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ERIC Number: EJ795904
Record Type: Journal
Publication Date: 2006
Pages: 7
Abstractor: Author
ISBN: N/A
ISSN: ISSN-1932-5037
Intuitive Eating, Diet Composition, and the Meaning of Food in Healthy Weight Promotion
Smith, TeriSue; Hawks, Steven R.
American Journal of Health Education, v37 n3 p130-136 May-Jun 2006
Intuitive eating (an anti-dieting, hunger-based approach to eating) has been popularized as a viable approach to healthy weight management. The purpose of this study was to evaluate the relationship between intuitive eating, diet composition, and the meaning of food. The convenience sample included 343 students enrolled in a general education course at a Western university. Participants were given paper-and-pencil surveys containing the Intuitive Eating Scale and a variety of diet-related scales adapted from other studies. Each scale/subscale was evaluated for internal consistency and deemed acceptable. Those scoring high in intuitive eating had lower BMI scores (r = -0.327, p less than 0.001), less health-consciousness in relation to food (r = -0.209, p less than 0.001), and higher levels of pleasure associated with food and eating (r = 0.484, p less than 0.001). No negative aspect of diet composition was correlated with intuitive eating or any of its sub-scales. Mean comparisons showed a significant difference between males and females in intuitive eating, dieting, health consciousness, and eating for pleasure (p less than 0.001). In general, high intuitive eating scores were associated with an increase in the enjoyment and pleasure of food, lower BMI scores, and fewer dieting behaviors and food anxieties. The promotion of intuitive eating as one approach to healthy weight management should continue to be explored. (Contains 3 tables.)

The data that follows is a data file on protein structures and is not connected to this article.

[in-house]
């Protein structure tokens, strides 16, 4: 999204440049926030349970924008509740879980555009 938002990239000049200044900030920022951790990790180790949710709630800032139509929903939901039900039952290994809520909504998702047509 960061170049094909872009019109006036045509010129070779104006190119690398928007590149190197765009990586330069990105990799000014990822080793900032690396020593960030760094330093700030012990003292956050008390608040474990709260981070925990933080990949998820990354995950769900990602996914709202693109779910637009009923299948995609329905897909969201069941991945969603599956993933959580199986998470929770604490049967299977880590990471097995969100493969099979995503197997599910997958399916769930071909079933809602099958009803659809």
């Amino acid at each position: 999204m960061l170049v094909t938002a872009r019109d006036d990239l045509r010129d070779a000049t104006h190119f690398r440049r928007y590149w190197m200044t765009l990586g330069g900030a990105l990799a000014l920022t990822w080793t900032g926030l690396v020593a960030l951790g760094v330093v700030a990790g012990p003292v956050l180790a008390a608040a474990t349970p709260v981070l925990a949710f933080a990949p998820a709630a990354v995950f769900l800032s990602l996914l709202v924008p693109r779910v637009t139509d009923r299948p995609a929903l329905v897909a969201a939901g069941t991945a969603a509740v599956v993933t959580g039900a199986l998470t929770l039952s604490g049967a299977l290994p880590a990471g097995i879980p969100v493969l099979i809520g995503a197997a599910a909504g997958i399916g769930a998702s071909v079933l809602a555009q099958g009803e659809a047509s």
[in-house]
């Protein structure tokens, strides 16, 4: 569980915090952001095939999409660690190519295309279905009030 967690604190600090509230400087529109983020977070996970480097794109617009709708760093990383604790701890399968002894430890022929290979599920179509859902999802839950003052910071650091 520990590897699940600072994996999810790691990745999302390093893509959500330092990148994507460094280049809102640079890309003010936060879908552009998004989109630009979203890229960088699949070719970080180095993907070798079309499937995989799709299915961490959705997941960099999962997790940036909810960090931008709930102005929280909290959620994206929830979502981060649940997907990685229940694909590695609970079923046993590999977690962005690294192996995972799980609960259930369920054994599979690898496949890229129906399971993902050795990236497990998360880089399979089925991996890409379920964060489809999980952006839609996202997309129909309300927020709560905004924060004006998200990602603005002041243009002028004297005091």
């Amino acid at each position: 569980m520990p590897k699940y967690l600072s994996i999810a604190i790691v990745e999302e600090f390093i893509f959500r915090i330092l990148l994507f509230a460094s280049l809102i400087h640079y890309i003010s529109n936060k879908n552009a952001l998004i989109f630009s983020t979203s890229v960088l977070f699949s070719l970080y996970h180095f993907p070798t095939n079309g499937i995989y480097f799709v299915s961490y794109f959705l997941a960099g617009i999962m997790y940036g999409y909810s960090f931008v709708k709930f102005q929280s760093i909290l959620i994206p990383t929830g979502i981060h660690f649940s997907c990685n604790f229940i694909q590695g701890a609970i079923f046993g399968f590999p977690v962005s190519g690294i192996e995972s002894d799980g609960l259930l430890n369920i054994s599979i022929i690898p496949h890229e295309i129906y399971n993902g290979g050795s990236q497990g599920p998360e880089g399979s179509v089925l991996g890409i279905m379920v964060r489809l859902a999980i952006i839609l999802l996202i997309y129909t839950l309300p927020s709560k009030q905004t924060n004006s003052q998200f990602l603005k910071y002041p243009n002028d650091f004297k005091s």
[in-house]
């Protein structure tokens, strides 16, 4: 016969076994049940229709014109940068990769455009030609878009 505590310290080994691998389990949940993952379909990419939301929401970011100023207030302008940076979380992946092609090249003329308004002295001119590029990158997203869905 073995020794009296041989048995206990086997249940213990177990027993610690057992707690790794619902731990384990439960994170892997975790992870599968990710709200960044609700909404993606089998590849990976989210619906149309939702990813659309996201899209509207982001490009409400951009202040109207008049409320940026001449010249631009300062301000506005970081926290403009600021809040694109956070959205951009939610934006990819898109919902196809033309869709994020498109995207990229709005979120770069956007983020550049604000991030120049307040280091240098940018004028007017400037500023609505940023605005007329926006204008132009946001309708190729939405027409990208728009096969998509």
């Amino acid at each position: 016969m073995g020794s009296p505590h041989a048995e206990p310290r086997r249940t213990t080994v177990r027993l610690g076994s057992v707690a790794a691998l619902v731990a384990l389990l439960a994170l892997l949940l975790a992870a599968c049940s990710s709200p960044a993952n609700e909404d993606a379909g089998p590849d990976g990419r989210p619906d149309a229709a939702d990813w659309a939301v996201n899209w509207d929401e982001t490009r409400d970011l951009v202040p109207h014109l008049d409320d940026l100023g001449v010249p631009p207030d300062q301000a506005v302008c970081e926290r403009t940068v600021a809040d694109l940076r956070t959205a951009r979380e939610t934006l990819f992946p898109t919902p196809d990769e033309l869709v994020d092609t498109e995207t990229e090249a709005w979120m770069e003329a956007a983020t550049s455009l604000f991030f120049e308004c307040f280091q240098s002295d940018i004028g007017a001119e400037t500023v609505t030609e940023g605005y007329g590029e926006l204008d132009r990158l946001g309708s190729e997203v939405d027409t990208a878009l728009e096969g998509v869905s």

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Publication Type: Journal Articles; Reports - Evaluative
Education Level: Higher Education
Audience: N/A
Language: English
Sponsor: N/A
Authoring Institution: N/A